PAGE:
A Glimpse into The National Day of Unplugging
Updated: Feb 24, 2021
Saanvi Sundaram, a member of the LOG OFF Writers Group, interviews Claudia Erickson from The National Day of Unplugging to learn more about the upcoming campaign on March 5-6 2021.
National Day of Unplugging is a yearly event where people participating take a break from technology the first weekend in March (March 5- 6). As they gear up for the huge event— full of scavenger hunts and fort competitions, I took the opportunity to interview Claudia Erickson, the Director of Strategic Partnerships and creator of Little Free Libraries Scavenger Hunts of NDU. She talks about NDU, her thoughts on social media, and what she does to unplug.
What is National Day of Unplugging, and why do you think it’s such an important movement?
Claudia: National Day of Unplugging (otherwise known as NDU) is entering it’s 12th year this year. It began as a program of Reboot as a way of honoring the Jewish Sabbath from sundown on Friday to Sundown on Saturday unplugging from technology and connecting with your family and friends. NDU has grown so much over the years that Kim Cavallo (NDU Executive Director) and I decided to form the Unplug Collaborative, a non-profit organization, to give a new home to NDU where it can grow and go beyond the once yearly event. NDU is open to anyone and everyone who’s interested in unplugging in some way, whether for 2, 3 or 24 hours.
This movement is important because we focus on finding fun and meaningful things that people can do. We don’t focus as much on the educational piece although we think it’s important. There are groups already doing that so we wanted to create a space for connecting people to awesome unplugging resources and to help people find ways to gather and elevate their IRL relationships. It’s our hope that people will have a positive association with some of these unplugged activities and then want to do more of that. In addition, we focus on our awareness campaign— we like to highlight people that will be inspirational and encourage others to unplug… It’s why we like working with you guys, as you inspire young people to unplug.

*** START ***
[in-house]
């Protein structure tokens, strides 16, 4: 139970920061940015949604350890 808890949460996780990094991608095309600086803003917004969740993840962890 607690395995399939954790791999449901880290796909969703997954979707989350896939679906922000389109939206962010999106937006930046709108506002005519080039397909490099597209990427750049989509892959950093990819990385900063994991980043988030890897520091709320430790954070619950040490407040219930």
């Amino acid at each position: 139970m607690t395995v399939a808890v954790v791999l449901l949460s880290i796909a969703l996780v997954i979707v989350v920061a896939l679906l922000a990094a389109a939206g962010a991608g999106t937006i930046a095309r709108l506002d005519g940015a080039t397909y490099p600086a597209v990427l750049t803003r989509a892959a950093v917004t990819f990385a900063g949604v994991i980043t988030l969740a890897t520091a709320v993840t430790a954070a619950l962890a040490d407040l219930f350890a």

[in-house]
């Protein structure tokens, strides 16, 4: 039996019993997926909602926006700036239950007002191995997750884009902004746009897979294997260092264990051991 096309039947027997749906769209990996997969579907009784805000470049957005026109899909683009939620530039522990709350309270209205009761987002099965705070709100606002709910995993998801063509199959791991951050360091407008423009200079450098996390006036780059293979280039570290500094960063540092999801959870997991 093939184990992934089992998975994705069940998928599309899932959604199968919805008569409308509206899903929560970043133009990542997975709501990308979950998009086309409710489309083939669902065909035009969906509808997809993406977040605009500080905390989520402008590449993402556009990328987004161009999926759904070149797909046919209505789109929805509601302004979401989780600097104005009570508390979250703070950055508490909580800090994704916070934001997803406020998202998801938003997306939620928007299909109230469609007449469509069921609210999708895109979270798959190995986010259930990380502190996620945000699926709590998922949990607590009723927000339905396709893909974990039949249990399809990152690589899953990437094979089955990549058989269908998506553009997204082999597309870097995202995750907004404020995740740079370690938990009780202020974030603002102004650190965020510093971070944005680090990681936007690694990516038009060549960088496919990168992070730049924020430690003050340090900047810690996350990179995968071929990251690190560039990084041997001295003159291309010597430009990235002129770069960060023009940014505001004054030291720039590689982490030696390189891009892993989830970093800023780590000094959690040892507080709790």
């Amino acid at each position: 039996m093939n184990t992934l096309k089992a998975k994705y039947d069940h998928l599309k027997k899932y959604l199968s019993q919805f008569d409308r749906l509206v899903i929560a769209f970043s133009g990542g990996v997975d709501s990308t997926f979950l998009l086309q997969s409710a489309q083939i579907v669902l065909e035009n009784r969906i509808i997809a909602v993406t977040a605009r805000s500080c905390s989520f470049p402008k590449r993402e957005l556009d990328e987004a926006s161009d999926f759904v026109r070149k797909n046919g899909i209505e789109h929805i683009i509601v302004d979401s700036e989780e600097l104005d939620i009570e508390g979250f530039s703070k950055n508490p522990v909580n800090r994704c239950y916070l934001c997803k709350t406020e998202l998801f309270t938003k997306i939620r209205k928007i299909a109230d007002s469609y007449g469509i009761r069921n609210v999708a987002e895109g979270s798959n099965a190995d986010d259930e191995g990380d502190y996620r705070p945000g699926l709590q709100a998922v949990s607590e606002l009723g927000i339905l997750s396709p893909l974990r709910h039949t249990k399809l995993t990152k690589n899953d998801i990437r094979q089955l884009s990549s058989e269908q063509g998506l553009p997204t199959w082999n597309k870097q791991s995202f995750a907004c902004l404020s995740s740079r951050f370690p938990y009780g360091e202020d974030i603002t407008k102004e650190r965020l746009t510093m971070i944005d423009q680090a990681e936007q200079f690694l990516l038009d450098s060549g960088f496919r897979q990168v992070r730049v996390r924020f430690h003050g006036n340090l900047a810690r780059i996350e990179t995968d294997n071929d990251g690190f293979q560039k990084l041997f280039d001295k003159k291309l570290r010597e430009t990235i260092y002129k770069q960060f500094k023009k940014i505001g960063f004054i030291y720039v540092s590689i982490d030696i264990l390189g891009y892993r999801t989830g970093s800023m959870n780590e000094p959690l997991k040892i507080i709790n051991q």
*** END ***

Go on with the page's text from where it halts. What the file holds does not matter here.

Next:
You came up with the Little Free Libraries Scavenger Hunt. What were you thinking about when you came up with the idea?
Claudia: Well, it was a hybrid. I had done a scavenger hunt at the farmers markets here in San Diego, and people loved it. So I thought “Lets see if we can find another way to do this.” I love the Little Free Libraries (LFL) , they’re everywhere— 110,00 in 110 countries— and they’re just these little boxes, sometimes they look like mini homes in front of peoples homes, and there are books in there, and you just take a book and leave a book. So it’s the world’s largest book sharing program. It's wonderful that even in a big city, whenever you find one, you feel like you’re having a small town experience, being a part of a community which gives this nice fuzzy feeling.